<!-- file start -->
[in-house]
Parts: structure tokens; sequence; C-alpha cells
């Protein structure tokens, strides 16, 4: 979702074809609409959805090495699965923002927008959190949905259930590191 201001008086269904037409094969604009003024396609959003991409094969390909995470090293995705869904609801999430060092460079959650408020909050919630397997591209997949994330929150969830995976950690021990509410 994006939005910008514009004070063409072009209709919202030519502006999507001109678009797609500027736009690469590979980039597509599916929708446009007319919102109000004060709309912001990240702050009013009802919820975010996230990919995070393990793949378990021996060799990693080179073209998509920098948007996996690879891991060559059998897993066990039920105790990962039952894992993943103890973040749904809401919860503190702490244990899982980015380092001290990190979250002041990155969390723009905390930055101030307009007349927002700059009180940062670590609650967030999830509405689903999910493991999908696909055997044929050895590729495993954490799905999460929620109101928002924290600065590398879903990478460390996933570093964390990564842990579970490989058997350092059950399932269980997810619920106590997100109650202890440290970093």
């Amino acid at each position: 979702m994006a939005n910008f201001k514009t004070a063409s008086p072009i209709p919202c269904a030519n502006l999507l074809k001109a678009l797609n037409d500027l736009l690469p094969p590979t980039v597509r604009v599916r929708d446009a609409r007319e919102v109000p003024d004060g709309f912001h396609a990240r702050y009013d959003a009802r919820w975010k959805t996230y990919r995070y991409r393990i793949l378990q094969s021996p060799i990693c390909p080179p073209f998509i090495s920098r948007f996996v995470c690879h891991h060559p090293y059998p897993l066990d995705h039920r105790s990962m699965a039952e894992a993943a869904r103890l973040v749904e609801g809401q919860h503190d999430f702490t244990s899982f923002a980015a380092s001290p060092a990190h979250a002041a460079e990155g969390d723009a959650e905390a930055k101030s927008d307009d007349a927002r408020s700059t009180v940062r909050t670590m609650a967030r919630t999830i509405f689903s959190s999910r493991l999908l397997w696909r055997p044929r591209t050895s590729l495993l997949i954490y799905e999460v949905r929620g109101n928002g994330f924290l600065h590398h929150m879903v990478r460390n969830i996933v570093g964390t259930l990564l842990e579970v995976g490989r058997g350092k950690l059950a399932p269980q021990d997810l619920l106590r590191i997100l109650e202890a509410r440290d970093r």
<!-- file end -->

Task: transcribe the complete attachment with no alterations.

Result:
[in-house]
Parts: structure tokens; sequence; C-alpha cells
């Protein structure tokens, strides 16, 4: 979702074809609409959805090495699965923002927008959190949905259930590191 201001008086269904037409094969604009003024396609959003991409094969390909995470090293995705869904609801999430060092460079959650408020909050919630397997591209997949994330929150969830995976950690021990509410 994006939005910008514009004070063409072009209709919202030519502006999507001109678009797609500027736009690469590979980039597509599916929708446009007319919102109000004060709309912001990240702050009013009802919820975010996230990919995070393990793949378990021996060799990693080179073209998509920098948007996996690879891991060559059998897993066990039920105790990962039952894992993943103890973040749904809401919860503190702490244990899982980015380092001290990190979250002041990155969390723009905390930055101030307009007349927002700059009180940062670590609650967030999830509405689903999910493991999908696909055997044929050895590729495993954490799905999460929620109101928002924290600065590398879903990478460390996933570093964390990564842990579970490989058997350092059950399932269980997810619920106590997100109650202890440290970093």
């Amino acid at each position: 979702m994006a939005n910008f201001k514009t004070a063409s008086p072009i209709p919202c269904a030519n502006l999507l074809k001109a678009l797609n037409d500027l736009l690469p094969p590979t980039v597509r604009v599916r929708d446009a609409r007319e919102v109000p003024d004060g709309f912001h396609a990240r702050y009013d959003a009802r919820w975010k959805t996230y990919r995070y991409r393990i793949l378990q094969s021996p060799i990693c390909p080179p073209f998509i090495s920098r948007f996996v995470c690879h891991h060559p090293y059998p897993l066990d995705h039920r105790s990962m699965a039952e894992a993943a869904r103890l973040v749904e609801g809401q919860h503190d999430f702490t244990s899982f923002a980015a380092s001290p060092a990190h979250a002041a460079e990155g969390d723009a959650e905390a930055k101030s927008d307009d007349a927002r408020s700059t009180v940062r909050t670590m609650a967030r919630t999830i509405f689903s959190s999910r493991l999908l397997w696909r055997p044929r591209t050895s590729l495993l997949i954490y799905e999460v949905r929620g109101n928002g994330f924290l600065h590398h929150m879903v990478r460390n969830i996933v570093g964390t259930l990564l842990e579970v995976g490989r058997g350092k950690l059950a399932p269980q021990d997810l619920l106590r590191i997100l109650e202890a509410r440290d970093r």